Subsequently, bold monetary easing policy and flexible fiscal policy -- part of a strategy that the Bank started implementing in 2013 -- served to arrest the deflationary trend. Various other measures were also put in place to tap into growth in overseas economies, including ones to stimulate demand from inbound tourism, which is classified as service exports, and this caused such exports to assume a larger role in driving growth (Chart 12). Likewise in the private sector, following the Global Financial Crisis, major manufacturers seeking to capture foreign demand made further inroads into overseas markets4 while firms, including leading nonmanufacturing firms, turned increasingly to acquisitions from around 2013, leading to further growth in outward direct investment (Chart 13). Reflecting these developments, the surplus in primary income -- or the positive balance associated with foreign investment -- has expanded, serving as the main factor in the current account surplus (Chart 14).
The achievement of globalization has not been without its share of pain brought about by needed structural reforms, but it has enabled leading firms to tap into growth in overseas economies in their improved consolidated performance and in the form of higher dividends and royalties from overseas subsidiaries. Growth in consolidated performance is reflected in stock prices and feeds into higher dividends paid out to shareholders. These efforts to reform corporate structure have borne fruit: developments in the Tokyo Stock Price Index (TOPIX), which represents the corporate value of listed Japanese firms, have been increasingly inclined to follow the world's trend of nominal GDP (Chart 15).
Let me turn to the income structure of Japanese households over this period. Employee compensation has risen moderately since around 2013, but only to the extent of making up for former decreases (Chart 10). After peaking in 1991, interest income continued to slide until 2005, after which it has languished. Dividend income has increased modestly but not enough to offset the fall in interest income. Reflecting these developments in income and changes in the social structure, household disposable income had been sluggish after reaching its peak in 1998, but finally started to improve from the first half of the 2010s. By contrast, in the United States, employee compensation, interest income, and dividend income have all risen, with disposable income for 2020 more than triple that of the first half of the 1990s. In Germany, while interest income is on a slight decline, employee compensation and dividend income are rising by a wider margin, and disposable income has roughly doubled from the amount of the early 1990s.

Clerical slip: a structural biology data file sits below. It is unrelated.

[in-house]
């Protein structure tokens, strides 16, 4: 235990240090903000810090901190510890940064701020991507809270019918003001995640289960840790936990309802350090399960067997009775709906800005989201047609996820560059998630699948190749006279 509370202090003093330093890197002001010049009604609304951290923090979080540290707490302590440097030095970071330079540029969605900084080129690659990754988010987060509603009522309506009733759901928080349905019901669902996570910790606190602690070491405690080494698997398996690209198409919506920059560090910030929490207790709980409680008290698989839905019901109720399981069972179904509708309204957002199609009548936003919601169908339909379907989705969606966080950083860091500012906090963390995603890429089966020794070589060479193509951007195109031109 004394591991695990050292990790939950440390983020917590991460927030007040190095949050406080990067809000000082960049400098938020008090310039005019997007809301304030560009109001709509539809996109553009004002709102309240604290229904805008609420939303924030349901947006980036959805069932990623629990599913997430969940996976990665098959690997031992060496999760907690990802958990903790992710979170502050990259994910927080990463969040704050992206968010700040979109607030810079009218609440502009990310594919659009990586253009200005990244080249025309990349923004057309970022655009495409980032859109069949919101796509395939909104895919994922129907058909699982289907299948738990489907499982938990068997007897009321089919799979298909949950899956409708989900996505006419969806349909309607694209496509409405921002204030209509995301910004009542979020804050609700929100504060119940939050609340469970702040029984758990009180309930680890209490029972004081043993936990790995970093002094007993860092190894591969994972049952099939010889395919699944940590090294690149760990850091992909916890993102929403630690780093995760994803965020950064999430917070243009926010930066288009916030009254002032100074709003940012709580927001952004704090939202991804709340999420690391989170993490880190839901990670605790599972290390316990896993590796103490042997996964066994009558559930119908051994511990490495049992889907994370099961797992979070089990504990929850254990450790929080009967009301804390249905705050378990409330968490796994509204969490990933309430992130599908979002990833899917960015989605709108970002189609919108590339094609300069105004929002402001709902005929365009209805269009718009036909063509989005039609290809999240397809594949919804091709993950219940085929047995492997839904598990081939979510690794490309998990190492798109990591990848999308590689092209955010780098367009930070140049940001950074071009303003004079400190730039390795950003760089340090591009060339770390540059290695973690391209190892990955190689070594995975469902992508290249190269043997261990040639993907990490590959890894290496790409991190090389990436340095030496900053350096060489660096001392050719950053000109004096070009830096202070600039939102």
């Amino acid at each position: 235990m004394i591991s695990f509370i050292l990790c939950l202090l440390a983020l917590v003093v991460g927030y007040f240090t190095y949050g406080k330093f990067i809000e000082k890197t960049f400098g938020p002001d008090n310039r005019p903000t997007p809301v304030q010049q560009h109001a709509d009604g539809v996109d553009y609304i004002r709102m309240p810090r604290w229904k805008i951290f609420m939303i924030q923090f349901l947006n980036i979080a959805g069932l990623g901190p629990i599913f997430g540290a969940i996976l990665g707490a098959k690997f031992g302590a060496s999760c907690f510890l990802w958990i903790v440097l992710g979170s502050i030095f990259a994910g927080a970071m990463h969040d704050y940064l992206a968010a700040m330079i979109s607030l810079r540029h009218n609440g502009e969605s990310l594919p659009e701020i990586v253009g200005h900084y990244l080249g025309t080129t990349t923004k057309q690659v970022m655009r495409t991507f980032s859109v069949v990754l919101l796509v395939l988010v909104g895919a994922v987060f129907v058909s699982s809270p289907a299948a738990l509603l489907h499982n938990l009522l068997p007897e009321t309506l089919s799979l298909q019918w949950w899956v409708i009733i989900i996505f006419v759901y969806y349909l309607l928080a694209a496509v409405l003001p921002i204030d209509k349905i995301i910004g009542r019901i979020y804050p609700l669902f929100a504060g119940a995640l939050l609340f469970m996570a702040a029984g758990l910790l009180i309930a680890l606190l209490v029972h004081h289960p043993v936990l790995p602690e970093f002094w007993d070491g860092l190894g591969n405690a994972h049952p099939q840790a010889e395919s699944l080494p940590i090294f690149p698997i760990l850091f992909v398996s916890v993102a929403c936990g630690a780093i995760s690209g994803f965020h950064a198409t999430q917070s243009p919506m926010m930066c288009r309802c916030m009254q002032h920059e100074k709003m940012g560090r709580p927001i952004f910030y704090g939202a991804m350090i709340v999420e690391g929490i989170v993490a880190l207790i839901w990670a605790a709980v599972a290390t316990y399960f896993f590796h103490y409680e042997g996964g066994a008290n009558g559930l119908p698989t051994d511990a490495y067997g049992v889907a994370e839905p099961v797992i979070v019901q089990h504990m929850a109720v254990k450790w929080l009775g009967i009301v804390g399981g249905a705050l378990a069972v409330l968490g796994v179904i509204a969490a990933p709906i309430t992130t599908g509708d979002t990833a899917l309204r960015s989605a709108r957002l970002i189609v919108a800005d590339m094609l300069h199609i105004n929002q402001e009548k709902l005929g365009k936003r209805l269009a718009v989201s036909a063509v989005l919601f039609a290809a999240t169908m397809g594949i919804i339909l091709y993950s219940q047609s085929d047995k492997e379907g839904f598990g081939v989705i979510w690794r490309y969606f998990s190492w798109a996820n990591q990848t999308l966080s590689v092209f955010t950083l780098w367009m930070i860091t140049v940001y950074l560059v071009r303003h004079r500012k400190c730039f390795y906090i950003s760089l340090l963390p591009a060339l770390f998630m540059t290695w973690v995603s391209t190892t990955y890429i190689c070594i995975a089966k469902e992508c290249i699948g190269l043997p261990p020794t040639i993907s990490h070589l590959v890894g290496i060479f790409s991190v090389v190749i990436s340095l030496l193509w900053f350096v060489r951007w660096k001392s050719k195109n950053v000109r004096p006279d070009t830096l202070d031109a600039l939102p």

Household financial assets in Japan continued to increase even during the so-called "lost two decades," almost doubling from 1,017 trillion yen at the end of fiscal 1990 to 1,946 trillion yen at the end of fiscal 2020. However, the breakdown shows that growth in equity and investment trusts has been sluggish compared with cash and deposits. This is also evident when comparing the household financial asset composition in Japan with the United States and Europe: in Japan, cash and deposits are markedly higher, at 54 percent, while equity and investment trusts combined are lower, at 14 percent (Chart 16). The upshot is that employee compensation accounts for an extremely high proportion of household income in Japan.
As I touched on earlier, because Japanese firms that have moved forward with globalization efforts have been able to tap into growth in overseas economies, if households gradually expand their investments in the equity of these firms or in investment trusts that invest in these firms, they will reap the benefit of overseas economic growth over the longer term, as higher dividends and other investment income feed into their disposable income. It is a rough estimate assuming all other things are equal, but if Japanese households start to invest 20 percent of their financial assets, or about 400 trillion yen, shifting their cash and deposits into equity and investment trusts, at a 1.6 percent dividend yield, this will translate into an annual increase in disposable income of 5 trillion yen, or roughly 2 percent. If this is then channeled into private consumption, it is expected to engender a virtuous cycle in the domestic economy.
In Japan, as in other advanced economies, I would say that people can be more willing to hold assets over the long term and shift their asset structure to one that derives stable income through dividends. In doing so, they would invest in risk assets such as investment trusts while appropriately diversifying risks, placing a part of their savings in cash and deposits. To be sure, history has seen repeated turmoil in the financial markets and plunges in stock prices, but I believe that many listed firms have overcome these events and are pursuing sustainable growth while consolidating their positions in global markets. This is reflected in their stock prices.